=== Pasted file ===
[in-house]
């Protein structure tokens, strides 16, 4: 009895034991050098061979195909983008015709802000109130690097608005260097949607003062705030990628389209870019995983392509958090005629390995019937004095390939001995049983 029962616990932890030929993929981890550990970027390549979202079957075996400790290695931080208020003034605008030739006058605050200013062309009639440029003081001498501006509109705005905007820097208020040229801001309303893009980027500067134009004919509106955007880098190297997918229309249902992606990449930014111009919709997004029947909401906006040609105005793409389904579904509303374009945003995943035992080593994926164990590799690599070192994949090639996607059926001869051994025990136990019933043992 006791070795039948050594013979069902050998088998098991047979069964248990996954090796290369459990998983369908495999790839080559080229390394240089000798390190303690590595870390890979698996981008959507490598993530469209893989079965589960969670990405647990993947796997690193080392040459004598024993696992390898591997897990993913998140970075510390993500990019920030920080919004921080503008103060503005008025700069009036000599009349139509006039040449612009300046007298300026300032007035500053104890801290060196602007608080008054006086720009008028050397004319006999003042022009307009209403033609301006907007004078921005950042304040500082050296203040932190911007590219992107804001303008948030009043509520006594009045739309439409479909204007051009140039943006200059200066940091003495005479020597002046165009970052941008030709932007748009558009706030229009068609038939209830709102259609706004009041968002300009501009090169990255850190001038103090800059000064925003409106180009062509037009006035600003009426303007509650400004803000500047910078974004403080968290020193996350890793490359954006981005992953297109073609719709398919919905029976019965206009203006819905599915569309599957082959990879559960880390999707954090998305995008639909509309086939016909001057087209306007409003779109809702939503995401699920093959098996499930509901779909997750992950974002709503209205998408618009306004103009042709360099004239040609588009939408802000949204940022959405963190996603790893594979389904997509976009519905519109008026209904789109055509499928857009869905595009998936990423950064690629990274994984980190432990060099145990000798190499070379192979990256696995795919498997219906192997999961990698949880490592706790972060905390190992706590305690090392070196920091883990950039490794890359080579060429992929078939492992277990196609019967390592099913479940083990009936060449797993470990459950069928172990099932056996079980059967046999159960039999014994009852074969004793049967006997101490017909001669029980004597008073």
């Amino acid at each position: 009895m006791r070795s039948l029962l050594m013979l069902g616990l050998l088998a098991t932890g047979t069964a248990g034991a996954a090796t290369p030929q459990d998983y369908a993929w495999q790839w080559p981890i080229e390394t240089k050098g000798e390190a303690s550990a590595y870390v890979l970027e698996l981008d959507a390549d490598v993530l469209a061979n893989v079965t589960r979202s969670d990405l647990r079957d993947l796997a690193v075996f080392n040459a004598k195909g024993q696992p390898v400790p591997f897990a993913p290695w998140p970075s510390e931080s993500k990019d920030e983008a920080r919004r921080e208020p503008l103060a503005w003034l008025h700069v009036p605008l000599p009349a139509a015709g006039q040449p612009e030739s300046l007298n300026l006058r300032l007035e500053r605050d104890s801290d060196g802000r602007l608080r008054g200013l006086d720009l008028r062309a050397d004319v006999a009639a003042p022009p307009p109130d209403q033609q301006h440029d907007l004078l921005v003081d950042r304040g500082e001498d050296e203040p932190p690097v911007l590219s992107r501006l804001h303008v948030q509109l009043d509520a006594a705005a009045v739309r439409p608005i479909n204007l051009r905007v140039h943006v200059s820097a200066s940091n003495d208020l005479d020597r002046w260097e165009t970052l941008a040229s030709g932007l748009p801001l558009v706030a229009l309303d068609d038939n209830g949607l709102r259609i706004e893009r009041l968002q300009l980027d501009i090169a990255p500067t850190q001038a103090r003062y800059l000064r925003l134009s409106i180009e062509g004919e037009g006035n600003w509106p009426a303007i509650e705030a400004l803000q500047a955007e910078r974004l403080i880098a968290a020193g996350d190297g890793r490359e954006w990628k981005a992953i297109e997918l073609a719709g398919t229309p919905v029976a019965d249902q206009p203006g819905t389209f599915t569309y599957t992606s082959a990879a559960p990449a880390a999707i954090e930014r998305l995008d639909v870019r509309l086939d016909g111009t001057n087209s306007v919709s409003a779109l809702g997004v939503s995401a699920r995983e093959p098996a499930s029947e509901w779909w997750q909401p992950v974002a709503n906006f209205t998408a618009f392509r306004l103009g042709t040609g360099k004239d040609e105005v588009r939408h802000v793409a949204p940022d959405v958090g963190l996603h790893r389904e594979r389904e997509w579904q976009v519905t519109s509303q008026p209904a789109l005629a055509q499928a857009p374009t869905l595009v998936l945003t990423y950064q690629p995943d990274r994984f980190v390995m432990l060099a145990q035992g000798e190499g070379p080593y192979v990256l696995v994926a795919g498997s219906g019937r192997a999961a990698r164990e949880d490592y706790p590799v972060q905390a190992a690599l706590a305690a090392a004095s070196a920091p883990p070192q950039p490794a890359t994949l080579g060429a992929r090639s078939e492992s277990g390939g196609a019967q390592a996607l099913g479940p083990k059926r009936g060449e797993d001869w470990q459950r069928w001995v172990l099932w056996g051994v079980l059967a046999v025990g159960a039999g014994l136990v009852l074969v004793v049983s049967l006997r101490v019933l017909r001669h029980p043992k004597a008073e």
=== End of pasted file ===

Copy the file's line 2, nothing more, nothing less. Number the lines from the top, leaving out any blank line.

């Protein structure tokens, strides 16, 4: 009895034991050098061979195909983008015709802000109130690097608005260097949607003062705030990628389209870019995983392509958090005629390995019937004095390939001995049983 029962616990932890030929993929981890550990970027390549979202079957075996400790290695931080208020003034605008030739006058605050200013062309009639440029003081001498501006509109705005905007820097208020040229801001309303893009980027500067134009004919509106955007880098190297997918229309249902992606990449930014111009919709997004029947909401906006040609105005793409389904579904509303374009945003995943035992080593994926164990590799690599070192994949090639996607059926001869051994025990136990019933043992 006791070795039948050594013979069902050998088998098991047979069964248990996954090796290369459990998983369908495999790839080559080229390394240089000798390190303690590595870390890979698996981008959507490598993530469209893989079965589960969670990405647990993947796997690193080392040459004598024993696992390898591997897990993913998140970075510390993500990019920030920080919004921080503008103060503005008025700069009036000599009349139509006039040449612009300046007298300026300032007035500053104890801290060196602007608080008054006086720009008028050397004319006999003042022009307009209403033609301006907007004078921005950042304040500082050296203040932190911007590219992107804001303008948030009043509520006594009045739309439409479909204007051009140039943006200059200066940091003495005479020597002046165009970052941008030709932007748009558009706030229009068609038939209830709102259609706004009041968002300009501009090169990255850190001038103090800059000064925003409106180009062509037009006035600003009426303007509650400004803000500047910078974004403080968290020193996350890793490359954006981005992953297109073609719709398919919905029976019965206009203006819905599915569309599957082959990879559960880390999707954090998305995008639909509309086939016909001057087209306007409003779109809702939503995401699920093959098996499930509901779909997750992950974002709503209205998408618009306004103009042709360099004239040609588009939408802000949204940022959405963190996603790893594979389904997509976009519905519109008026209904789109055509499928857009869905595009998936990423950064690629990274994984980190432990060099145990000798190499070379192979990256696995795919498997219906192997999961990698949880490592706790972060905390190992706590305690090392070196920091883990950039490794890359080579060429992929078939492992277990196609019967390592099913479940083990009936060449797993470990459950069928172990099932056996079980059967046999159960039999014994009852074969004793049967006997101490017909001669029980004597008073």